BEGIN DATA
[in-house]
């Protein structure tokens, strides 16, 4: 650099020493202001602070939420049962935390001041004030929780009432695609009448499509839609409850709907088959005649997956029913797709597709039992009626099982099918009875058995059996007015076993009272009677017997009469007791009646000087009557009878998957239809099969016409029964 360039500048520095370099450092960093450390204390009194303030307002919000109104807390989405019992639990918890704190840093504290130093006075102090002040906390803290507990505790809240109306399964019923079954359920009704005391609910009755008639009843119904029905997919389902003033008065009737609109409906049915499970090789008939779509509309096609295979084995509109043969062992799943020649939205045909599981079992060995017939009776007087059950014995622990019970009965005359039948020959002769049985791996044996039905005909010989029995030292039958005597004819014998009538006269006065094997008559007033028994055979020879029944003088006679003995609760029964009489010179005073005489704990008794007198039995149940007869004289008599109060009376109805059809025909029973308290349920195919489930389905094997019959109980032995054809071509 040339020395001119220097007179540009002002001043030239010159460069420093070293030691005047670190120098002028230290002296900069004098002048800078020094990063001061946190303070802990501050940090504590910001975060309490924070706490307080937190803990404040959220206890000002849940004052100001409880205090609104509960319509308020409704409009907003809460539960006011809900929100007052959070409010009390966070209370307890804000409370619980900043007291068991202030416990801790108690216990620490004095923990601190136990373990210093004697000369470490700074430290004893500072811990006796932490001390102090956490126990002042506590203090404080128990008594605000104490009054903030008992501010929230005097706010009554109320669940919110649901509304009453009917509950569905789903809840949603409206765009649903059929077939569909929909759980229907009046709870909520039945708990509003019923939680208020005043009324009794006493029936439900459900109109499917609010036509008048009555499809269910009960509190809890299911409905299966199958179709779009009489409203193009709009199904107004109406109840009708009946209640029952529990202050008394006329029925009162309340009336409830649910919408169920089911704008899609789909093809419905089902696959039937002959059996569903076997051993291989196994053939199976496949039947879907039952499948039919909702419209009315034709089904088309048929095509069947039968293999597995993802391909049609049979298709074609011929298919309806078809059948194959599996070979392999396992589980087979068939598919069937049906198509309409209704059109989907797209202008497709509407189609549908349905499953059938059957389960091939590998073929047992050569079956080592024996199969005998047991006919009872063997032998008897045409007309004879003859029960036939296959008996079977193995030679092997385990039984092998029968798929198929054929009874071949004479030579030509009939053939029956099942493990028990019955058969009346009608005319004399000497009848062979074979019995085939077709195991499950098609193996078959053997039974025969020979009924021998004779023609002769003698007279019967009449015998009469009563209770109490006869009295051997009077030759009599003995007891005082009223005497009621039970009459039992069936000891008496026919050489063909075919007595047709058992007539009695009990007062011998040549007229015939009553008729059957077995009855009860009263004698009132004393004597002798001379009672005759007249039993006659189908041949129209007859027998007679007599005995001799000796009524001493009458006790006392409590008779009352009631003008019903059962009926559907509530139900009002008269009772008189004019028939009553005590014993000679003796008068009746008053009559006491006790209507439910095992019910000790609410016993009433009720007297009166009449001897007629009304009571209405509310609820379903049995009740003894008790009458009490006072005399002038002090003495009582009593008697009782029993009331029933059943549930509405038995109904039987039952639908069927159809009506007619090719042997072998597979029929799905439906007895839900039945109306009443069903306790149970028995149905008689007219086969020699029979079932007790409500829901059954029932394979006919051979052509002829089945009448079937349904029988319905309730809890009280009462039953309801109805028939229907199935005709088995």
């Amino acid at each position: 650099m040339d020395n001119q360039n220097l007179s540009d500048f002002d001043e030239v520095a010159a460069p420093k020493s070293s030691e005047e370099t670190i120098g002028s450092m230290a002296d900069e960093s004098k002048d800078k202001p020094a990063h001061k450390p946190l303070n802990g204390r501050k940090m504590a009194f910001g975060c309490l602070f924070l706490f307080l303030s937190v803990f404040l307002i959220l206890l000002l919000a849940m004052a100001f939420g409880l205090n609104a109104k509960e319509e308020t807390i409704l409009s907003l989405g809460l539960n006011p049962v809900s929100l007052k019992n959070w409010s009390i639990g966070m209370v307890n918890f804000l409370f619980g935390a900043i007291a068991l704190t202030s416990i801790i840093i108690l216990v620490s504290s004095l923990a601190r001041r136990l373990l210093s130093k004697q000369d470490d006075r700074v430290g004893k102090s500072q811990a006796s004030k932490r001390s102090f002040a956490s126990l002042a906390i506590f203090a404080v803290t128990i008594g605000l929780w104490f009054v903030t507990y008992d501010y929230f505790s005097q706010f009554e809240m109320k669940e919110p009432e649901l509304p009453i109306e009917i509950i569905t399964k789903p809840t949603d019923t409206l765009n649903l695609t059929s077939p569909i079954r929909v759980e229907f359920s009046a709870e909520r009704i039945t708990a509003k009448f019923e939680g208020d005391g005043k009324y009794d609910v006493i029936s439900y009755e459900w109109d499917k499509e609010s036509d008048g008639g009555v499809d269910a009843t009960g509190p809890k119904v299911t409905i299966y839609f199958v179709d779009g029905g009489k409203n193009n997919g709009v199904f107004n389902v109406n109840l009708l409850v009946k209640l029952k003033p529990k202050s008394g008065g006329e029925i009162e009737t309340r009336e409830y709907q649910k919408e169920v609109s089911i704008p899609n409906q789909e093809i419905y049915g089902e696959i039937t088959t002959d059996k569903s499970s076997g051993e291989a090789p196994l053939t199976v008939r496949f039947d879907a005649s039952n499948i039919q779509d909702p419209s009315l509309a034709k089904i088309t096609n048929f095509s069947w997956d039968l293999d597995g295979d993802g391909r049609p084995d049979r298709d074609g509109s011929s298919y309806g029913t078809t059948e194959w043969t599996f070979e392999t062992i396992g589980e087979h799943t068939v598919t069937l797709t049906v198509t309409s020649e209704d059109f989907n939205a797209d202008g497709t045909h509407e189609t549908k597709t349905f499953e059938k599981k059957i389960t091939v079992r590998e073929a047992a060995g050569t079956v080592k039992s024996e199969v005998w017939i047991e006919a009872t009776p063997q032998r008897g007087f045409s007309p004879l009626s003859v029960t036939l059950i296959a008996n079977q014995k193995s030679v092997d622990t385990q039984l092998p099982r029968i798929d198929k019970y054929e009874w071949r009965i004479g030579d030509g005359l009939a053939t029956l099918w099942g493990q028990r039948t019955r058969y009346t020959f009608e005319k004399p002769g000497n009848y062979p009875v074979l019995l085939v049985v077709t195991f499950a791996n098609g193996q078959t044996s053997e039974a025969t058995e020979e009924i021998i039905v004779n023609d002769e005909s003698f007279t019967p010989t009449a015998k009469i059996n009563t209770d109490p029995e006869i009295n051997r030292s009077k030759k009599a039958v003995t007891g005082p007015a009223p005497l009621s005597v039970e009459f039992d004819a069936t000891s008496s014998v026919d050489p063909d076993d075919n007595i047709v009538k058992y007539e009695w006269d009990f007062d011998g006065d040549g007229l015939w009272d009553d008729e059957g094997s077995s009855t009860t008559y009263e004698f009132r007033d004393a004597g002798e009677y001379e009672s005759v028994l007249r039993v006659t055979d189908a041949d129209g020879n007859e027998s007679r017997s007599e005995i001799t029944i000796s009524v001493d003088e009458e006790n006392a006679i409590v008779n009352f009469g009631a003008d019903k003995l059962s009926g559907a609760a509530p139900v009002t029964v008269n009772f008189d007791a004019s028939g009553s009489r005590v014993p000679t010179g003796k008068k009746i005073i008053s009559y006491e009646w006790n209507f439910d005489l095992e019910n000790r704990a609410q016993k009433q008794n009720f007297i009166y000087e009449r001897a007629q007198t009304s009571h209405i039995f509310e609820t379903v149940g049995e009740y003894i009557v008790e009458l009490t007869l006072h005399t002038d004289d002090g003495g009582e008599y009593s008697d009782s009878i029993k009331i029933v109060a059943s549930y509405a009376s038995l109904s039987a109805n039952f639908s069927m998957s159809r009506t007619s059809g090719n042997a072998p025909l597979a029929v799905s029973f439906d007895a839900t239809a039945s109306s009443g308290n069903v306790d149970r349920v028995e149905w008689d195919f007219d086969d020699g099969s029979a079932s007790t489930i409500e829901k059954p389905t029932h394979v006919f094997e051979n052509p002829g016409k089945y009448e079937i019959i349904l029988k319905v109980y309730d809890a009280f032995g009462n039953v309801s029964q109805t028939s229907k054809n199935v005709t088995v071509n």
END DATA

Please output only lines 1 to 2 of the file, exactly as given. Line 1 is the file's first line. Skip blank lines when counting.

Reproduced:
[in-house]
């Protein structure tokens, strides 16, 4: 650099020493202001602070939420049962935390001041004030929780009432695609009448499509839609409850709907088959005649997956029913797709597709039992009626099982099918009875058995059996007015076993009272009677017997009469007791009646000087009557009878998957239809099969016409029964 360039500048520095370099450092960093450390204390009194303030307002919000109104807390989405019992639990918890704190840093504290130093006075102090002040906390803290507990505790809240109306399964019923079954359920009704005391609910009755008639009843119904029905997919389902003033008065009737609109409906049915499970090789008939779509509309096609295979084995509109043969062992799943020649939205045909599981079992060995017939009776007087059950014995622990019970009965005359039948020959002769049985791996044996039905005909010989029995030292039958005597004819014998009538006269006065094997008559007033028994055979020879029944003088006679003995609760029964009489010179005073005489704990008794007198039995149940007869004289008599109060009376109805059809025909029973308290349920195919489930389905094997019959109980032995054809071509 040339020395001119220097007179540009002002001043030239010159460069420093070293030691005047670190120098002028230290002296900069004098002048800078020094990063001061946190303070802990501050940090504590910001975060309490924070706490307080937190803990404040959220206890000002849940004052100001409880205090609104509960319509308020409704409009907003809460539960006011809900929100007052959070409010009390966070209370307890804000409370619980900043007291068991202030416990801790108690216990620490004095923990601190136990373990210093004697000369470490700074430290004893500072811990006796932490001390102090956490126990002042506590203090404080128990008594605000104490009054903030008992501010929230005097706010009554109320669940919110649901509304009453009917509950569905789903809840949603409206765009649903059929077939569909929909759980229907009046709870909520039945708990509003019923939680208020005043009324009794006493029936439900459900109109499917609010036509008048009555499809269910009960509190809890299911409905299966199958179709779009009489409203193009709009199904107004109406109840009708009946209640029952529990202050008394006329029925009162309340009336409830649910919408169920089911704008899609789909093809419905089902696959039937002959059996569903076997051993291989196994053939199976496949039947879907039952499948039919909702419209009315034709089904088309048929095509069947039968293999597995993802391909049609049979298709074609011929298919309806078809059948194959599996070979392999396992589980087979068939598919069937049906198509309409209704059109989907797209202008497709509407189609549908349905499953059938059957389960091939590998073929047992050569079956080592024996199969005998047991006919009872063997032998008897045409007309004879003859029960036939296959008996079977193995030679092997385990039984092998029968798929198929054929009874071949004479030579030509009939053939029956099942493990028990019955058969009346009608005319004399000497009848062979074979019995085939077709195991499950098609193996078959053997039974025969020979009924021998004779023609002769003698007279019967009449015998009469009563209770109490006869009295051997009077030759009599003995007891005082009223005497009621039970009459039992069936000891008496026919050489063909075919007595047709058992007539009695009990007062011998040549007229015939009553008729059957077995009855009860009263004698009132004393004597002798001379009672005759007249039993006659189908041949129209007859027998007679007599005995001799000796009524001493009458006790006392409590008779009352009631003008019903059962009926559907509530139900009002008269009772008189004019028939009553005590014993000679003796008068009746008053009559006491006790209507439910095992019910000790609410016993009433009720007297009166009449001897007629009304009571209405509310609820379903049995009740003894008790009458009490006072005399002038002090003495009582009593008697009782029993009331029933059943549930509405038995109904039987039952639908069927159809009506007619090719042997072998597979029929799905439906007895839900039945109306009443069903306790149970028995149905008689007219086969020699029979079932007790409500829901059954029932394979006919051979052509002829089945009448079937349904029988319905309730809890009280009462039953309801109805028939229907199935005709088995």